I think it’s not always fun. One thing we do with our work is foster black joy. How do you get people to continue to show up if everything you do is done without joy? We look at the black tradition, it’s one that is absolutely about black joy and black resilience through music, through art, through food, through dance. That’s a part of the work. For cultural workers, that is an important piece of black liberation organizing. We don’t just come to meetings. There has to be depth and flavor to the work that we do in order for it to reach black people.

In the face of the structural oppression you deal with everyday, do you ever find yourself subsumed by anger? Does it ever get to be too much?

Do you think that’s simply because of the way you are?
I am who I am. I have never operated in just one way. Humanity means that we can exist with multiple emotions at the same time. There’s never just one thing that drives me. If anything, that’s love. Love for myself, for my people, and for where I come from. That allows me to do what I do.

If people are driven to activism by anger, what do they have to look out for to stay sane?
Hold on to your anger. And look at the things you’re fighting for, not just the things you’re fighting against. It is in us discerning what we’re fighting for that we’re actually able to imagine what’s possible and create new realities for ourselves and for our people.


“Because everything seems to be going to hell, this is a time where we can think really big. We have everything to gain.”


Do you have any everyday rules for yourself, like limiting news consumption or taking social media breaks?
I have selective use of social media. There’ve been times when I’ve completely left it because it’s been overwhelming. I don’t engage with trolls or people who harass or threaten me or our organization. And I really try to curate the people I follow and engage with in a way that allows for healthy dialogue. Also, I meditate.

Outrage over Trump, his administration, and his policies is driving many people to activism who weren’t previously involved. What would be your advice for them?

My advice is to find your people. No one can do this alone. No lone wolf can do successful work — work that’s sustainable and meaningful and that lives beyond one individual. Really dive into the question: how do we create a world where safety exists outside of law and order? What is required of us in this moment is to think differently and see the opportunities ahead. Because everything seems to be going to hell, this is a time where we can think really big. We have everything to gain.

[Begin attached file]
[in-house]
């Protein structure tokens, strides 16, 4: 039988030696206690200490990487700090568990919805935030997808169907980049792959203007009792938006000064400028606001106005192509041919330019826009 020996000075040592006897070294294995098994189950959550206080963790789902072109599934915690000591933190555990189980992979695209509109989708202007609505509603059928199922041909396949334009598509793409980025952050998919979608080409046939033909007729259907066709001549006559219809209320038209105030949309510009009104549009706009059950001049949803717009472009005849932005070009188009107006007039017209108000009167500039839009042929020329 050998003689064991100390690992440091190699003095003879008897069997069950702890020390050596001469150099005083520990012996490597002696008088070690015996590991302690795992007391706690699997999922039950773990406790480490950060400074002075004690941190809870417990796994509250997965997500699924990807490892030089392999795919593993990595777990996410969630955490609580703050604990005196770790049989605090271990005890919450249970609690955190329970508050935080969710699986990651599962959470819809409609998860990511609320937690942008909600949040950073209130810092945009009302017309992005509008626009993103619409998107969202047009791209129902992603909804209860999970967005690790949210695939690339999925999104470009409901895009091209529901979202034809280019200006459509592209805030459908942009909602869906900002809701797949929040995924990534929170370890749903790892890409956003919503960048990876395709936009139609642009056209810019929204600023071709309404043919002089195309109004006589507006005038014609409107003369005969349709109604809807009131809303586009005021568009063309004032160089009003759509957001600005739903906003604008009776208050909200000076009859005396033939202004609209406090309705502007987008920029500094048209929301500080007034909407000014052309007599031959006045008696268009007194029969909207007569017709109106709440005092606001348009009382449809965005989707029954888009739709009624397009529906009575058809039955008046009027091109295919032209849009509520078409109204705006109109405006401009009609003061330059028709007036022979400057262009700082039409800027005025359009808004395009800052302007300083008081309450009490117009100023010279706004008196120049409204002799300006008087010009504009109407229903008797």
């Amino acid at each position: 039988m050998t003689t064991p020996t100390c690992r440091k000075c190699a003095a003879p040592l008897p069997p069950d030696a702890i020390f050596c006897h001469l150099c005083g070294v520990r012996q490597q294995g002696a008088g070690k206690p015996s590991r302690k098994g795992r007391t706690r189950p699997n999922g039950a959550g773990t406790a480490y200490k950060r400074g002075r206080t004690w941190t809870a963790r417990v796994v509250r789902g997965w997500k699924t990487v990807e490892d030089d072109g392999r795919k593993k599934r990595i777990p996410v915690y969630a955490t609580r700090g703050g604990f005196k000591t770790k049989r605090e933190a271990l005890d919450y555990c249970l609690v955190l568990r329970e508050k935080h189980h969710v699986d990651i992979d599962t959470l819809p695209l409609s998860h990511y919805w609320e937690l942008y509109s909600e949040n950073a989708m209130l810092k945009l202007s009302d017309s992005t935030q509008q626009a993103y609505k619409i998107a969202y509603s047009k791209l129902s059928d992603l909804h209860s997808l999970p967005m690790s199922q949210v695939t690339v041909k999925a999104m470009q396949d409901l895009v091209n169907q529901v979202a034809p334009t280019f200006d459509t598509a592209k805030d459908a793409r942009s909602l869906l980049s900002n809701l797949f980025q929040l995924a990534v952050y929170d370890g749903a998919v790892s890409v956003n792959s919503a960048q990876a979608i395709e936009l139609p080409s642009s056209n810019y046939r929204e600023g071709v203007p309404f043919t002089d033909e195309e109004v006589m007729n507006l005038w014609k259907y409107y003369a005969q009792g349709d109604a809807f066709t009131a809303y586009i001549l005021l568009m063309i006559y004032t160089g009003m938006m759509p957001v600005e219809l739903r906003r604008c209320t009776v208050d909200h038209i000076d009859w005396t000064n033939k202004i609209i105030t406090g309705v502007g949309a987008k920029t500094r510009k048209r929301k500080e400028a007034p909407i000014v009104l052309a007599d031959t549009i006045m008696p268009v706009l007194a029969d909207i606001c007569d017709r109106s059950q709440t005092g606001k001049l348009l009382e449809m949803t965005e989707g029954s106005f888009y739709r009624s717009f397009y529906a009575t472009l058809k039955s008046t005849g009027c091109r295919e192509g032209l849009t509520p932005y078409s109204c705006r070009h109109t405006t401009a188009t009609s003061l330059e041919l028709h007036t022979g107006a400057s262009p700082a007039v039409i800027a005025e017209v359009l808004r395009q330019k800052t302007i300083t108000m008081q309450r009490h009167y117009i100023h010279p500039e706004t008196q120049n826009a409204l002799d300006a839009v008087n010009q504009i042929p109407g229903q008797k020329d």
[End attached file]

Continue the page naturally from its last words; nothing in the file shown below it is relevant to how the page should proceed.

The Anxy Reading List: Stories about anger, activism, and how to choose what to care about.

Welcome to the age of anger by Pankaj Mishra (Guardian)

Mishra traces the historical decline of what he considers the myth of liberal rationalism and calls for a new understanding of the human soul that goes beyond “the religion of technology and GDP and the crude 19th-century calculus of self-interest.”

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“We Have To Resist:” A Conversation with Rebecca Solnit by Cody Delistraty (Longreads)

Solnit, a renowned journalist and activist and one of our idols, talks about the difference between hope and optimism, and the dangers of activism without a plan.

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The Subtle Art of Not Giving a Fuck by Mark Manson

The headline of this piece is misleading: Manson doesn’t actually suggest you should stop caring. Rather, he argues, you should care only about the things worth caring about.

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Flip Yr Sh!t! by Love+Radio

Funny, outrageous, sad, and very personal short stories about anger from one of our favorite podcasts.

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The Ballad of Rocky Rontal by Daniel Alarcón (California Sunday Magazine)

A story about anger, struggle, fear, violence — and forgiveness.



Kati Krause
Anxy Magazine

serial magazine maker and world’s smallest viking